Jake Richards, 9 Gough ChambersThis article argues that the suspension on prison visits during this period and the deficiency of measures to mitigate the impact of this on family life and to protect...
(Court of Appeal; Auld and Jonathan Parker LJJ; 13 December 2006)
The unmarried couple and their children had been living for some years in a property purchased by the man in his sole name. After a few years the man transferred the property into the joint names of the man and woman as beneficial joint tenants. The evidence was that the woman had made only eight repayments under the mortgage, whereas the man had made the mortgage repayments, and repairs and maintenance costs, plus a lump sum payment to reduce the mortgage debt on the property. The relationship between the man and the woman broke down, and eventually the woman left the property, which was let. The woman sought a declaration as to her beneficial interests in the property, an order for sale and division of net proceeds in equal shares together with accounts and enquiries as to the rental income received by the man in respect of the property. At trial the parties agreed that the property would fetch around £85,000 if sold quickly, leaving about £41,000 net for division. The judge held that the Trusts of Land and Appointment of Trustees Act 1996 gave him an unfettered discretion to determine the beneficial interests in property, notwithstanding the express declaration of trust, but in any event considered that the interests were as stated in transfer. He went on to hold that both parties were subject to equitable accounting principles, and found that, on the basis of the agreed valuation, the woman's beneficial interest had been extinguished by the man's expenditure on the property. The woman appealed.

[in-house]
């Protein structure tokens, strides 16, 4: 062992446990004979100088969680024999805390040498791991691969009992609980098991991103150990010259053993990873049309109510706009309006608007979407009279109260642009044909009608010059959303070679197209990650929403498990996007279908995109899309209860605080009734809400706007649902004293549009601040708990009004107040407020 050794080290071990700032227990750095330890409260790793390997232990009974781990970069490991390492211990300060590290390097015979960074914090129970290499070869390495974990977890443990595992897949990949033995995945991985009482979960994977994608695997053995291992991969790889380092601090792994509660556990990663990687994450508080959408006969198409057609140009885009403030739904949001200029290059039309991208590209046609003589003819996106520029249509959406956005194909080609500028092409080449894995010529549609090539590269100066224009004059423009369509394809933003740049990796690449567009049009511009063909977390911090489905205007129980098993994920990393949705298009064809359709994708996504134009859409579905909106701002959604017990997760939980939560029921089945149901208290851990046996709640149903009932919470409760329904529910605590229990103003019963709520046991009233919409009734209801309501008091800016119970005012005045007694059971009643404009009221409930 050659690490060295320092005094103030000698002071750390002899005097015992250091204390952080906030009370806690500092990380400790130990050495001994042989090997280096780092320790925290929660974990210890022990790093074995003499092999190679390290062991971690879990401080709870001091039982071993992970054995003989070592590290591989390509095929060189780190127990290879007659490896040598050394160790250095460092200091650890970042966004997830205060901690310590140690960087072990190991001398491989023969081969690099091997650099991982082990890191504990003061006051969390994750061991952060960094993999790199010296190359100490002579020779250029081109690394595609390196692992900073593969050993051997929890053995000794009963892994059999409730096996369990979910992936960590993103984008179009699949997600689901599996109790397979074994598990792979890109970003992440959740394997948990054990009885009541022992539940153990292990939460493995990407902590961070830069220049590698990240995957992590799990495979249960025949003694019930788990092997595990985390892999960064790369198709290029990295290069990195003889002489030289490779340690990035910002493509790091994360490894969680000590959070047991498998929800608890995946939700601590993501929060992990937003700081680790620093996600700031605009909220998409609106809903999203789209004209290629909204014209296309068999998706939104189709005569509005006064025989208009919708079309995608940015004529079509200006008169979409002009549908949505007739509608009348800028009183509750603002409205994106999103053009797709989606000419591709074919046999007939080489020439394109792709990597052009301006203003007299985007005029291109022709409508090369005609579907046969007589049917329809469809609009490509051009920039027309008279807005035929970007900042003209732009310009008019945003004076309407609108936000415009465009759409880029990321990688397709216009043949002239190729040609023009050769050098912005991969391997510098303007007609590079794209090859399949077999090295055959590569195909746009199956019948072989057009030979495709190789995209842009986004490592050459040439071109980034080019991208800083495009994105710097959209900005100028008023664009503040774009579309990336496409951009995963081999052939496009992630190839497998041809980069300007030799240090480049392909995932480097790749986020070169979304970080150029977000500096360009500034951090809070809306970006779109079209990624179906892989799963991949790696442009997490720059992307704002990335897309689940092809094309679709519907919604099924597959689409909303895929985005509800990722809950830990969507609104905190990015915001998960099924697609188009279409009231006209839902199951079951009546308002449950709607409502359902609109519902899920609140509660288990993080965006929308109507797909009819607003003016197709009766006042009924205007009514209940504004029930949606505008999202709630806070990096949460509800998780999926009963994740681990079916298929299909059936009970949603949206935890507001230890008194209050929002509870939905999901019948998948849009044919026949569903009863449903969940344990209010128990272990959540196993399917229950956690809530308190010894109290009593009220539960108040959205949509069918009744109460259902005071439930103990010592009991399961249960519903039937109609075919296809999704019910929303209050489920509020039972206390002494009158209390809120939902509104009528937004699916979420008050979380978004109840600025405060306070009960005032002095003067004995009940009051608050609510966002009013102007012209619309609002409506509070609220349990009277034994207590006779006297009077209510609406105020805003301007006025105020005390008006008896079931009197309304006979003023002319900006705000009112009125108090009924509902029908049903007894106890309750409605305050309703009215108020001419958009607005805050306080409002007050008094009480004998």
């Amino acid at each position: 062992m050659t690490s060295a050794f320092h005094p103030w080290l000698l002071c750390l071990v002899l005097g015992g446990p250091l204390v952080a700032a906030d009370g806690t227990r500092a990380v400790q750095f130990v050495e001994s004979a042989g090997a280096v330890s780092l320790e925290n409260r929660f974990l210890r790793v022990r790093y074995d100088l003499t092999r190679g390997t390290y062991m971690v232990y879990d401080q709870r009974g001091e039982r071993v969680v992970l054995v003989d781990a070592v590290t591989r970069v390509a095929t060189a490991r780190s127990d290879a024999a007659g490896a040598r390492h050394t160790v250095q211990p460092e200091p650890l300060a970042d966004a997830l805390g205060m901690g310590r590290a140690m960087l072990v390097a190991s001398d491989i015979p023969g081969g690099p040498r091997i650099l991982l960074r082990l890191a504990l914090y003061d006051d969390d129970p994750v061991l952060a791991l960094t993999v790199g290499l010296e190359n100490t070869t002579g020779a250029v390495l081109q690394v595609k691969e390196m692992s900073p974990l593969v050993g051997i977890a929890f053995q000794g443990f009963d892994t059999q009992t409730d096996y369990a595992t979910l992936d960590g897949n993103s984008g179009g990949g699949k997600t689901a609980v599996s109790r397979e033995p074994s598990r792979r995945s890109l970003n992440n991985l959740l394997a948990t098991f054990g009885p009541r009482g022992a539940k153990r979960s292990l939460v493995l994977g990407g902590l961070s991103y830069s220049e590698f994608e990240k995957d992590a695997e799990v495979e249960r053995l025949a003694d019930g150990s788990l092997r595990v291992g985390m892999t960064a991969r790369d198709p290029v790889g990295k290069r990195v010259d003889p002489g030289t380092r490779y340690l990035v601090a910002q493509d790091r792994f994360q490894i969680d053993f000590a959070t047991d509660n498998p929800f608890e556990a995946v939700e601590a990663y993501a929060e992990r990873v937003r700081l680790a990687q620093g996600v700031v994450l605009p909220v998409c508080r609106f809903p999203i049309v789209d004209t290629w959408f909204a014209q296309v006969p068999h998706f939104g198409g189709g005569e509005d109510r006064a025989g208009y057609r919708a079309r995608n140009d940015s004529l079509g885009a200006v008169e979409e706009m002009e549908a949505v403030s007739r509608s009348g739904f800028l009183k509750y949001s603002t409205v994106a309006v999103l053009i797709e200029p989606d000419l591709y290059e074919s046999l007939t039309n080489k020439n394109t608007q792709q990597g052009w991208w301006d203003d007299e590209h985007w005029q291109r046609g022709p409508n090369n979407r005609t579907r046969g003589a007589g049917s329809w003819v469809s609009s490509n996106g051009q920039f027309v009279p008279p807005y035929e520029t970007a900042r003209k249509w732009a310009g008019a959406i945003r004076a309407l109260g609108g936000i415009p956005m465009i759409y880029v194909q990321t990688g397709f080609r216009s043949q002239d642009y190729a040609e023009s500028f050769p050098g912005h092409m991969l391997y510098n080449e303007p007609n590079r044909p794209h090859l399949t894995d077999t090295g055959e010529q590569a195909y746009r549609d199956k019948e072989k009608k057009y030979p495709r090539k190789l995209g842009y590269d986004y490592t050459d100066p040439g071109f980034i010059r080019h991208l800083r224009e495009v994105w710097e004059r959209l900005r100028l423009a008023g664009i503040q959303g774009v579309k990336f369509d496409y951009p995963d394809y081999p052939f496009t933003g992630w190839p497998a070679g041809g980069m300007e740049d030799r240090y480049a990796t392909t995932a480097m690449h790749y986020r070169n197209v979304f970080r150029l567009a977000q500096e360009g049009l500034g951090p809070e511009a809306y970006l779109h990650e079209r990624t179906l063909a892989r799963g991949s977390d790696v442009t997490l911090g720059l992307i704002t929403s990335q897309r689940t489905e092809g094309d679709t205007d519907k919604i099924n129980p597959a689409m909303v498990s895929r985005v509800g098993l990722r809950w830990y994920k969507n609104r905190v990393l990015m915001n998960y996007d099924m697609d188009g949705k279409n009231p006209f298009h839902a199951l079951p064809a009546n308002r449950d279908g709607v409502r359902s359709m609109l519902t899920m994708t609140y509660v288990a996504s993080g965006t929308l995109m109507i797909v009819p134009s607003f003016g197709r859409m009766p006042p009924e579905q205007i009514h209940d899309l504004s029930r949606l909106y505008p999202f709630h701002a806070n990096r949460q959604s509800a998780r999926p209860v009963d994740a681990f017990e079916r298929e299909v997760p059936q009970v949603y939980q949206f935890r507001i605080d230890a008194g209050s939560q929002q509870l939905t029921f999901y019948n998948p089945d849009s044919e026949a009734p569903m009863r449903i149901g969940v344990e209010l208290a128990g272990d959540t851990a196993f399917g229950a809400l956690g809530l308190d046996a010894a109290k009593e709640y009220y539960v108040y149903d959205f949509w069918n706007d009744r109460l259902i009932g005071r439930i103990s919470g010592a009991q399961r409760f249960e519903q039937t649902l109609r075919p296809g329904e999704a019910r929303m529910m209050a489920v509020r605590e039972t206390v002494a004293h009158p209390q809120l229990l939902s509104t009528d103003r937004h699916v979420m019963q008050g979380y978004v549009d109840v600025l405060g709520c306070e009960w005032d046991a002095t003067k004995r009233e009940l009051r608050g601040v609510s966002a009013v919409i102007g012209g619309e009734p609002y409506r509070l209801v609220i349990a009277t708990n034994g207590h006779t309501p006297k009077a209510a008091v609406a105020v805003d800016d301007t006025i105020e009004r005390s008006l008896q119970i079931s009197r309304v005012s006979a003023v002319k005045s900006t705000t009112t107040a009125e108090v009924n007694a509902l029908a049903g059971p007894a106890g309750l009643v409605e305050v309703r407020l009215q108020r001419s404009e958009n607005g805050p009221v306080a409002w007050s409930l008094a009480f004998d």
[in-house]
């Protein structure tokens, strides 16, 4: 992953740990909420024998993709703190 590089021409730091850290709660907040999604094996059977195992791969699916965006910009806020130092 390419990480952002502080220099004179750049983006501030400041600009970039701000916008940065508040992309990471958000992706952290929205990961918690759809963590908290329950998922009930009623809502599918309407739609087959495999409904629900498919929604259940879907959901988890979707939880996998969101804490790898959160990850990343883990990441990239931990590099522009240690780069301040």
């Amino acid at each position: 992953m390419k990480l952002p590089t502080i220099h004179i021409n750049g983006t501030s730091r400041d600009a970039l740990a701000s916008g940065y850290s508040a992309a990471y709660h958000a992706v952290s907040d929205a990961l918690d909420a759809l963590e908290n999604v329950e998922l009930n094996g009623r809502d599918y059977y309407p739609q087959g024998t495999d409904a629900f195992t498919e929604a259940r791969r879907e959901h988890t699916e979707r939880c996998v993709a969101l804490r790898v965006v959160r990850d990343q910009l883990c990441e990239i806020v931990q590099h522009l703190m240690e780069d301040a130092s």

The judge's understandable desire to achieve finality as early as possible had caused the case to go off the rails. The judge ought to have granted a declaration that the parties' beneficial interests in property were as set out in the express declaration of trust. The judge ought not to have proceeded on the basis that the property would be sold for £85,000 but ought instead to have made an order for sale by public auction, giving the conduct of the sale to the woman's solicitors with liberty to the man to bid. The issue as to the precise division of the net proceeds was best addressed once the property had been sold and there was a fund in place for division. It was risky to attempt to formulate general principles to be applied in carrying out an equitable accounting exercise, not least because equitable accounting was fact sensitive, however, questions of equitable accounting were not to be confused with an enquiry as to the extent of the parties' respective beneficial interests in the property; questions of equitable accounting arose only once the extent of the parties' beneficial interests had been determined as the requirement to account, where it existed, was a reflection of and derived from those beneficial interests. In a cohabitation case the period to which such accounting would relate depended upon the intentions of parties, but in the ordinary cohabitation case it was open to the court to infer from the fact of cohabitation that during the period of cohabitation it was the common intention of the parties that neither should have to account to the other in respect of expenditure incurred by the other on the property during that period for their joint benefit.